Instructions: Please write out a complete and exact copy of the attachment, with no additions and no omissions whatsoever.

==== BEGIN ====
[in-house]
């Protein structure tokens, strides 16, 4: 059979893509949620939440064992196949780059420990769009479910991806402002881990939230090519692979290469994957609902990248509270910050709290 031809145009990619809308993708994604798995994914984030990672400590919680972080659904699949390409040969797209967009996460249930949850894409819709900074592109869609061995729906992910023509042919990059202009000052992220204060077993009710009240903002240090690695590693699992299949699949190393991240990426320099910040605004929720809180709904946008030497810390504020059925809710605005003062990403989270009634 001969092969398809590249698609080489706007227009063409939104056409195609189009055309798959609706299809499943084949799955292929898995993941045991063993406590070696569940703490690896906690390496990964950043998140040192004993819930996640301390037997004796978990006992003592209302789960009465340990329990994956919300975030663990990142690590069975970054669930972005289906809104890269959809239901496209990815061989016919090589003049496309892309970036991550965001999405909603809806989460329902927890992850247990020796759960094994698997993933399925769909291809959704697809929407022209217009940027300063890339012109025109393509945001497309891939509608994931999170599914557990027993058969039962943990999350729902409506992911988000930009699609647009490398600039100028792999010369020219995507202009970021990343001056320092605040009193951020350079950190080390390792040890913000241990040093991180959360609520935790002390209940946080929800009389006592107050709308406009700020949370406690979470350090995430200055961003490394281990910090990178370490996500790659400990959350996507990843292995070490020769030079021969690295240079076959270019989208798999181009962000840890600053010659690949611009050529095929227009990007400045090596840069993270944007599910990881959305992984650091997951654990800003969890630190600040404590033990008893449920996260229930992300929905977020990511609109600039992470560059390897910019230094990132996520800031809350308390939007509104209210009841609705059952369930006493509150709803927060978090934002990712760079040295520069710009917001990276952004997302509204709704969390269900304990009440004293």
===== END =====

[in-house]
């Protein structure tokens, strides 16, 4: 059979893509949620939440064992196949780059420990769009479910991806402002881990939230090519692979290469994957609902990248509270910050709290 031809145009990619809308993708994604798995994914984030990672400590919680972080659904699949390409040969797209967009996460249930949850894409819709900074592109869609061995729906992910023509042919990059202009000052992220204060077993009710009240903002240090690695590693699992299949699949190393991240990426320099910040605004929720809180709904946008030497810390504020059925809710605005003062990403989270009634 001969092969398809590249698609080489706007227009063409939104056409195609189009055309798959609706299809499943084949799955292929898995993941045991063993406590070696569940703490690896906690390496990964950043998140040192004993819930996640301390037997004796978990006992003592209302789960009465340990329990994956919300975030663990990142690590069975970054669930972005289906809104890269959809239901496209990815061989016919090589003049496309892309970036991550965001999405909603809806989460329902927890992850247990020796759960094994698997993933399925769909291809959704697809929407022209217009940027300063890339012109025109393509945001497309891939509608994931999170599914557990027993058969039962943990999350729902409506992911988000930009699609647009490398600039100028792999010369020219995507202009970021990343001056320092605040009193951020350079950190080390390792040890913000241990040093991180959360609520935790002390209940946080929800009389006592107050709308406009700020949370406690979470350090995430200055961003490394281990910090990178370490996500790659400990959350996507990843292995070490020769030079021969690295240079076959270019989208798999181009962000840890600053010659690949611009050529095929227009990007400045090596840069993270944007599910990881959305992984650091997951654990800003969890630190600040404590033990008893449920996260229930992300929905977020990511609109600039992470560059390897910019230094990132996520800031809350308390939007509104209210009841609705059952369930006493509150709803927060978090934002990712760079040295520069710009917001990276952004997302509204709704969390269900304990009440004293």